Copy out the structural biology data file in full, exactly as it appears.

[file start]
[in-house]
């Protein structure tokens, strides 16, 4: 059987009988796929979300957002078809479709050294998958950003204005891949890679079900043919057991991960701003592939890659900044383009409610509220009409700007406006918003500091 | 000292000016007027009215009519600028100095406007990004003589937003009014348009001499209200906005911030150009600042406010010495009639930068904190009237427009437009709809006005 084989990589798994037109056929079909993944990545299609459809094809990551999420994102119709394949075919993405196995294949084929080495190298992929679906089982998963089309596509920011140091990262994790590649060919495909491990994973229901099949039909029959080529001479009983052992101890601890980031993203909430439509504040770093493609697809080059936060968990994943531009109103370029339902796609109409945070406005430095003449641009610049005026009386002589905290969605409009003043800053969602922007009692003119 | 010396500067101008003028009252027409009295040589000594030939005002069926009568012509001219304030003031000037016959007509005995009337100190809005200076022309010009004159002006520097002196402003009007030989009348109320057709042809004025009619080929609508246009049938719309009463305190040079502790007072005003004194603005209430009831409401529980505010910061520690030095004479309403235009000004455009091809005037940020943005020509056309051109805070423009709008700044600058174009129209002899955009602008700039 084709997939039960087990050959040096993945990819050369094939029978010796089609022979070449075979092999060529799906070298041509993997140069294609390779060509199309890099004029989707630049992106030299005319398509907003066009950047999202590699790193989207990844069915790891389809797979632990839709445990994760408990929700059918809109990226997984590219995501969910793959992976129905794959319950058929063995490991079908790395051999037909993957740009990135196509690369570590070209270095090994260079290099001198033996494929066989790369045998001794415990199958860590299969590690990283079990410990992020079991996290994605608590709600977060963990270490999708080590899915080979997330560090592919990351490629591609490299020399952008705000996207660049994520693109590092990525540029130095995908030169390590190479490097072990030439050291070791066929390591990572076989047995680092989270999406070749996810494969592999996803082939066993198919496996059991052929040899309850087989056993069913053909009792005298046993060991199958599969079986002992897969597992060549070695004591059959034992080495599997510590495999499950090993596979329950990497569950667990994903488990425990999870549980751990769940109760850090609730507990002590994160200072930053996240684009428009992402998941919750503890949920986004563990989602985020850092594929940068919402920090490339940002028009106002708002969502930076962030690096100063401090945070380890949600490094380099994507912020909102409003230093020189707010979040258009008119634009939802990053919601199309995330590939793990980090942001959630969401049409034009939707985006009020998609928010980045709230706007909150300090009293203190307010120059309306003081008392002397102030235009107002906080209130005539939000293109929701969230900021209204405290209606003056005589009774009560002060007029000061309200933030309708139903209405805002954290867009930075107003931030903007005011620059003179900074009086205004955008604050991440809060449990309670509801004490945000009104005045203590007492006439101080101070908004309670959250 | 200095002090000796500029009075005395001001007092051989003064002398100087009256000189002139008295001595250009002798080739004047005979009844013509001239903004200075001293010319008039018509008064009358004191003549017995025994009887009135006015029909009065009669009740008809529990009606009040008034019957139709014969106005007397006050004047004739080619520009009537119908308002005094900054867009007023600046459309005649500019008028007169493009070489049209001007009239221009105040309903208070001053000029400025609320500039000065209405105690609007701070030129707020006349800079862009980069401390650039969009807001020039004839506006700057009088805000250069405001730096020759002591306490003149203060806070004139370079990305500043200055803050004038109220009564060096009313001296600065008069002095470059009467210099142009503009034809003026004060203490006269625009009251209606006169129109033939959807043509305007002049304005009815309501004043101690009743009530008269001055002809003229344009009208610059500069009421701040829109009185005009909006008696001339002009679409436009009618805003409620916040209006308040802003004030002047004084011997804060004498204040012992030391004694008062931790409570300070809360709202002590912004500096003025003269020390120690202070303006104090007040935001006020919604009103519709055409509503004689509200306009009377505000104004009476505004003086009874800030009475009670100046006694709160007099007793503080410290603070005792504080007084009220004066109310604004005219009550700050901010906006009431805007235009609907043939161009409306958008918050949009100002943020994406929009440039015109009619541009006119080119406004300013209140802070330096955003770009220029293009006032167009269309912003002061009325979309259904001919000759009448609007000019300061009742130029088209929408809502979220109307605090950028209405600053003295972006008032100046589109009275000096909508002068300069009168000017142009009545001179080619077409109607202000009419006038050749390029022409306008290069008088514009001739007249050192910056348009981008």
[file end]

[in-house]
């Protein structure tokens, strides 16, 4: 059987009988796929979300957002078809479709050294998958950003204005891949890679079900043919057991991960701003592939890659900044383009409610509220009409700007406006918003500091 | 000292000016007027009215009519600028100095406007990004003589937003009014348009001499209200906005911030150009600042406010010495009639930068904190009237427009437009709809006005 084989990589798994037109056929079909993944990545299609459809094809990551999420994102119709394949075919993405196995294949084929080495190298992929679906089982998963089309596509920011140091990262994790590649060919495909491990994973229901099949039909029959080529001479009983052992101890601890980031993203909430439509504040770093493609697809080059936060968990994943531009109103370029339902796609109409945070406005430095003449641009610049005026009386002589905290969605409009003043800053969602922007009692003119 | 010396500067101008003028009252027409009295040589000594030939005002069926009568012509001219304030003031000037016959007509005995009337100190809005200076022309010009004159002006520097002196402003009007030989009348109320057709042809004025009619080929609508246009049938719309009463305190040079502790007072005003004194603005209430009831409401529980505010910061520690030095004479309403235009000004455009091809005037940020943005020509056309051109805070423009709008700044600058174009129209002899955009602008700039 084709997939039960087990050959040096993945990819050369094939029978010796089609022979070449075979092999060529799906070298041509993997140069294609390779060509199309890099004029989707630049992106030299005319398509907003066009950047999202590699790193989207990844069915790891389809797979632990839709445990994760408990929700059918809109990226997984590219995501969910793959992976129905794959319950058929063995490991079908790395051999037909993957740009990135196509690369570590070209270095090994260079290099001198033996494929066989790369045998001794415990199958860590299969590690990283079990410990992020079991996290994605608590709600977060963990270490999708080590899915080979997330560090592919990351490629591609490299020399952008705000996207660049994520693109590092990525540029130095995908030169390590190479490097072990030439050291070791066929390591990572076989047995680092989270999406070749996810494969592999996803082939066993198919496996059991052929040899309850087989056993069913053909009792005298046993060991199958599969079986002992897969597992060549070695004591059959034992080495599997510590495999499950090993596979329950990497569950667990994903488990425990999870549980751990769940109760850090609730507990002590994160200072930053996240684009428009992402998941919750503890949920986004563990989602985020850092594929940068919402920090490339940002028009106002708002969502930076962030690096100063401090945070380890949600490094380099994507912020909102409003230093020189707010979040258009008119634009939802990053919601199309995330590939793990980090942001959630969401049409034009939707985006009020998609928010980045709230706007909150300090009293203190307010120059309306003081008392002397102030235009107002906080209130005539939000293109929701969230900021209204405290209606003056005589009774009560002060007029000061309200933030309708139903209405805002954290867009930075107003931030903007005011620059003179900074009086205004955008604050991440809060449990309670509801004490945000009104005045203590007492006439101080101070908004309670959250 | 200095002090000796500029009075005395001001007092051989003064002398100087009256000189002139008295001595250009002798080739004047005979009844013509001239903004200075001293010319008039018509008064009358004191003549017995025994009887009135006015029909009065009669009740008809529990009606009040008034019957139709014969106005007397006050004047004739080619520009009537119908308002005094900054867009007023600046459309005649500019008028007169493009070489049209001007009239221009105040309903208070001053000029400025609320500039000065209405105690609007701070030129707020006349800079862009980069401390650039969009807001020039004839506006700057009088805000250069405001730096020759002591306490003149203060806070004139370079990305500043200055803050004038109220009564060096009313001296600065008069002095470059009467210099142009503009034809003026004060203490006269625009009251209606006169129109033939959807043509305007002049304005009815309501004043101690009743009530008269001055002809003229344009009208610059500069009421701040829109009185005009909006008696001339002009679409436009009618805003409620916040209006308040802003004030002047004084011997804060004498204040012992030391004694008062931790409570300070809360709202002590912004500096003025003269020390120690202070303006104090007040935001006020919604009103519709055409509503004689509200306009009377505000104004009476505004003086009874800030009475009670100046006694709160007099007793503080410290603070005792504080007084009220004066109310604004005219009550700050901010906006009431805007235009609907043939161009409306958008918050949009100002943020994406929009440039015109009619541009006119080119406004300013209140802070330096955003770009220029293009006032167009269309912003002061009325979309259904001919000759009448609007000019300061009742130029088209929408809502979220109307605090950028209405600053003295972006008032100046589109009275000096909508002068300069009168000017142009009545001179080619077409109607202000009419006038050749390029022409306008290069008088514009001739007249050192910056348009981008």